Bentho-planktonic evidence from the Austrian Alps for a decline in sea-surface carbonate production at the end of the Triassic

Abstract

A high-resolution micropalaeontological study, combined with geochemical and sedimentological analyses was performed on the Tiefengraben, Schlossgraben and Eiberg sections (Austrian Alps) in order to characterize sea-surface carbonate production during the end-Triassic crisis. At the end-Rhaetian, the dominant calcareous nannofossil Prinsiosphaera triassica shows a decrease in abundance and size and this is correlated with a increase in δ18O and a gradual decline in δ13Ccarb values. Simultaneously, benthic foraminiferal assemblages show a decrease in diversity and abundance of calcareous taxa and a dominance of infaunal agglutinated taxa. The smaller size of calcareous nannofossils disturbed the vertical export balance of the biological carbon pump towards the sea-bottom, resulting in changes in feeding strategies within the benthic foraminiferal assemblages from deposit feeders to detritus feeders and bacterial scavengers. These micropalaeontological data combined with geochemical proxies suggest that changes in seawater chemistry and/or cooling episodes might have occurred in the latest Triassic, leading to a marked decrease of carbonate production. This in turn culminated in the quasi-absence of calcareous nannofossils and benthic foraminifers in the latest Triassic. The aftermath (latest Triassic earliest Jurassic) was characterised by abundance peaks of “disaster” epifaunal agglutinated foraminifera Trochammina on the sea-floor. Central Atlantic Magmatic Province (CAMP) paroxysmal activity, superimposed on a major worldwide regressive phase, is assumed to be responsible for a deterioration in marine palaeoenvironments. CAMP sulfuric emissions might have been the trigger for cooling episodes and seawater acidification leading to disturbance of the surface carbonate production at the very end-Triassic.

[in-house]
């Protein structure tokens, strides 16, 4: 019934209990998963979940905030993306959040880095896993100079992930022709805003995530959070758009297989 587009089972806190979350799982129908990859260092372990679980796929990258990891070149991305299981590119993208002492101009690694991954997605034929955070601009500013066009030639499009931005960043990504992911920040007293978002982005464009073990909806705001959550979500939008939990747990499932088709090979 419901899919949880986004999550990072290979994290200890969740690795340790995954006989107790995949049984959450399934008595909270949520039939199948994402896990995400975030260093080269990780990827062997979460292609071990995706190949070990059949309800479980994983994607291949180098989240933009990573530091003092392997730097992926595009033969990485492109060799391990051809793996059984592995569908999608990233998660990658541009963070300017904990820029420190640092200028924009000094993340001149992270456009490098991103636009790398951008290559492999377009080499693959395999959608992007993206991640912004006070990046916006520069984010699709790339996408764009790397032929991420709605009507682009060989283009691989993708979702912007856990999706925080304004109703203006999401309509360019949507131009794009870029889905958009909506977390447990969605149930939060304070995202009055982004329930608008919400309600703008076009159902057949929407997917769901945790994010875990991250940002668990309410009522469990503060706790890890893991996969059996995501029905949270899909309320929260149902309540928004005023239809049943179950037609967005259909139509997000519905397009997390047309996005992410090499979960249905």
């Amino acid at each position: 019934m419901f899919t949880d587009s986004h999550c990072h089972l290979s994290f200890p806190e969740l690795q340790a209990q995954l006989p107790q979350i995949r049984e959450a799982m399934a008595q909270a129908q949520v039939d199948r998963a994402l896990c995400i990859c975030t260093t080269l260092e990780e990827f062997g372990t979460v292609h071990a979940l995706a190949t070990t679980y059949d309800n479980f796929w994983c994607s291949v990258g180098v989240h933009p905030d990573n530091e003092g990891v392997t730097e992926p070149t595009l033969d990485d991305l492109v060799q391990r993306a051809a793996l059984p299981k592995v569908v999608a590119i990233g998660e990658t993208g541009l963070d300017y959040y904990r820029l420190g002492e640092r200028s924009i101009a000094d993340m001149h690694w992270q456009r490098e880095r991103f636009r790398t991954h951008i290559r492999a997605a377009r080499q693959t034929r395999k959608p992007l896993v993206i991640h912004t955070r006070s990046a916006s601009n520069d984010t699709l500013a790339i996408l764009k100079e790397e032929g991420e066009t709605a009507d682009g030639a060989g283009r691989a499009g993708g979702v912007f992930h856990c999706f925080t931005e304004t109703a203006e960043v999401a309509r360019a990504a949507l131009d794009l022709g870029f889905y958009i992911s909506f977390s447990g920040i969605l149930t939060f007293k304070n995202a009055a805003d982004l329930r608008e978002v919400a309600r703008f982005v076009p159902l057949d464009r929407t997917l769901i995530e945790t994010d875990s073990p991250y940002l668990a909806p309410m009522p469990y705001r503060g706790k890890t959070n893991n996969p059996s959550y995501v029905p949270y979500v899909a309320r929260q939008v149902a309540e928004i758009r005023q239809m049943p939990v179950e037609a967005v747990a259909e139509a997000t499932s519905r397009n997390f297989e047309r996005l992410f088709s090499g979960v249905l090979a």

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Acknowledgments

We thank François Baudin, Helmut Weissert, Rossana Martini and Emanuela Mattioli for fruitful discussions, Leopold Krystyn and Axel von Hillebrandt for precious field-trip information and Sally Reynolds and Alain Morard for English text assistance. The manuscript has benefited from the constructive reviews of E. Erba and L. Tanner, for which they are gratefully thanked. We also thank Joel Ughetto (MNHN UMR 7209) for isotope data and Gérard Mascarell (FRE 3206 CNRS/MNHN) for MEB photo assistance. This research was supported by the CNRS Program Project “Eclipse II”, and by IFP, Convention no 31231, by the Swiss NSF project 200020-111559 and by the MNHN PPF “Biodiversité et role des microorganismes dans les écosystèmes actuels et passés”. We acknowledge the Région Ile de France, which contributed toward the purchasing of the mass spectrometer of SSMIM (Muséum National d’Histoire Naturelle of Paris, France).

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Correspondence to Silvia Gardin.

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Editorial handling: Daniel Marty.

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Clémence, ME., Gardin, S., Bartolini, A. et al. Bentho-planktonic evidence from the Austrian Alps for a decline in sea-surface carbonate production at the end of the Triassic. Swiss J Geosci 103, 293–315 (2010). https://doi.org/10.1007/s00015-010-0019-z

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Keywords

  • Benthic foraminifera
  • Calcareous nannofossils
  • Carbonate production
  • End-Triassic crisis
  • CAMP volcanism
  • Austrian Alps